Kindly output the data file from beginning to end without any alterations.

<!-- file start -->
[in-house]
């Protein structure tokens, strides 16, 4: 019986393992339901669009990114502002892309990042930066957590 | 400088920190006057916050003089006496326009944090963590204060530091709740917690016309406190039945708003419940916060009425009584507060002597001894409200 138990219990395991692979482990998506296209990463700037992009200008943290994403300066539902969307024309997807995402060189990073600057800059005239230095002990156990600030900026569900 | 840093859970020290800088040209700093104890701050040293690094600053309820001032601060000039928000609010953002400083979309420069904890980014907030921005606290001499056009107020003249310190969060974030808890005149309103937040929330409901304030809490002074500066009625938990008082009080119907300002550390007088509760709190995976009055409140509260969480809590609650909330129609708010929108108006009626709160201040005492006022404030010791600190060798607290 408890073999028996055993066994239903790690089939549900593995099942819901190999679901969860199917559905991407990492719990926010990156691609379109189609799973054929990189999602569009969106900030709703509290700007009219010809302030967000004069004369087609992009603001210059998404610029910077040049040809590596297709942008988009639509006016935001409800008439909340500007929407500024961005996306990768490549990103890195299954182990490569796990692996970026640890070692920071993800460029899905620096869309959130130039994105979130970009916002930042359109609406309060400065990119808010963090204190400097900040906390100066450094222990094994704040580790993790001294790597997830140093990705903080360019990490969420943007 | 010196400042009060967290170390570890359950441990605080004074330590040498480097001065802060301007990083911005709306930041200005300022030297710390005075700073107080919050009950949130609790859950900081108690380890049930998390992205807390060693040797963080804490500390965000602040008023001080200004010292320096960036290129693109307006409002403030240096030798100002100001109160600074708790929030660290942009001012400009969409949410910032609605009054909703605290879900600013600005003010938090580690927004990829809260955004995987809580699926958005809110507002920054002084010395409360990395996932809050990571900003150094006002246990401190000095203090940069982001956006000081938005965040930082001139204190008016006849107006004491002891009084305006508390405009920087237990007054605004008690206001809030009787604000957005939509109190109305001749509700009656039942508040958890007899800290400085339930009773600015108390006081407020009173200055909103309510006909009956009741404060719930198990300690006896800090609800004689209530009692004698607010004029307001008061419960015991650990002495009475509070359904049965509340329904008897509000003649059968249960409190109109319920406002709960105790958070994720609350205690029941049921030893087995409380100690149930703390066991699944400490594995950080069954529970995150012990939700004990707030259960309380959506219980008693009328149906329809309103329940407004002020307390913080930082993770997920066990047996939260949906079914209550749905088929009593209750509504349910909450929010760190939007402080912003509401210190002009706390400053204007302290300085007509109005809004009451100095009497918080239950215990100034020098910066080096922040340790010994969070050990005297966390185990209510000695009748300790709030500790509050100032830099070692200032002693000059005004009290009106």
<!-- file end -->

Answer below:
[in-house]
């Protein structure tokens, strides 16, 4: 019986393992339901669009990114502002892309990042930066957590 | 400088920190006057916050003089006496326009944090963590204060530091709740917690016309406190039945708003419940916060009425009584507060002597001894409200 138990219990395991692979482990998506296209990463700037992009200008943290994403300066539902969307024309997807995402060189990073600057800059005239230095002990156990600030900026569900 | 840093859970020290800088040209700093104890701050040293690094600053309820001032601060000039928000609010953002400083979309420069904890980014907030921005606290001499056009107020003249310190969060974030808890005149309103937040929330409901304030809490002074500066009625938990008082009080119907300002550390007088509760709190995976009055409140509260969480809590609650909330129609708010929108108006009626709160201040005492006022404030010791600190060798607290 408890073999028996055993066994239903790690089939549900593995099942819901190999679901969860199917559905991407990492719990926010990156691609379109189609799973054929990189999602569009969106900030709703509290700007009219010809302030967000004069004369087609992009603001210059998404610029910077040049040809590596297709942008988009639509006016935001409800008439909340500007929407500024961005996306990768490549990103890195299954182990490569796990692996970026640890070692920071993800460029899905620096869309959130130039994105979130970009916002930042359109609406309060400065990119808010963090204190400097900040906390100066450094222990094994704040580790993790001294790597997830140093990705903080360019990490969420943007 | 010196400042009060967290170390570890359950441990605080004074330590040498480097001065802060301007990083911005709306930041200005300022030297710390005075700073107080919050009950949130609790859950900081108690380890049930998390992205807390060693040797963080804490500390965000602040008023001080200004010292320096960036290129693109307006409002403030240096030798100002100001109160600074708790929030660290942009001012400009969409949410910032609605009054909703605290879900600013600005003010938090580690927004990829809260955004995987809580699926958005809110507002920054002084010395409360990395996932809050990571900003150094006002246990401190000095203090940069982001956006000081938005965040930082001139204190008016006849107006004491002891009084305006508390405009920087237990007054605004008690206001809030009787604000957005939509109190109305001749509700009656039942508040958890007899800290400085339930009773600015108390006081407020009173200055909103309510006909009956009741404060719930198990300690006896800090609800004689209530009692004698607010004029307001008061419960015991650990002495009475509070359904049965509340329904008897509000003649059968249960409190109109319920406002709960105790958070994720609350205690029941049921030893087995409380100690149930703390066991699944400490594995950080069954529970995150012990939700004990707030259960309380959506219980008693009328149906329809309103329940407004002020307390913080930082993770997920066990047996939260949906079914209550749905088929009593209750509504349910909450929010760190939007402080912003509401210190002009706390400053204007302290300085007509109005809004009451100095009497918080239950215990100034020098910066080096922040340790010994969070050990005297966390185990209510000695009748300790709030500790509050100032830099070692200032002693000059005004009290009106």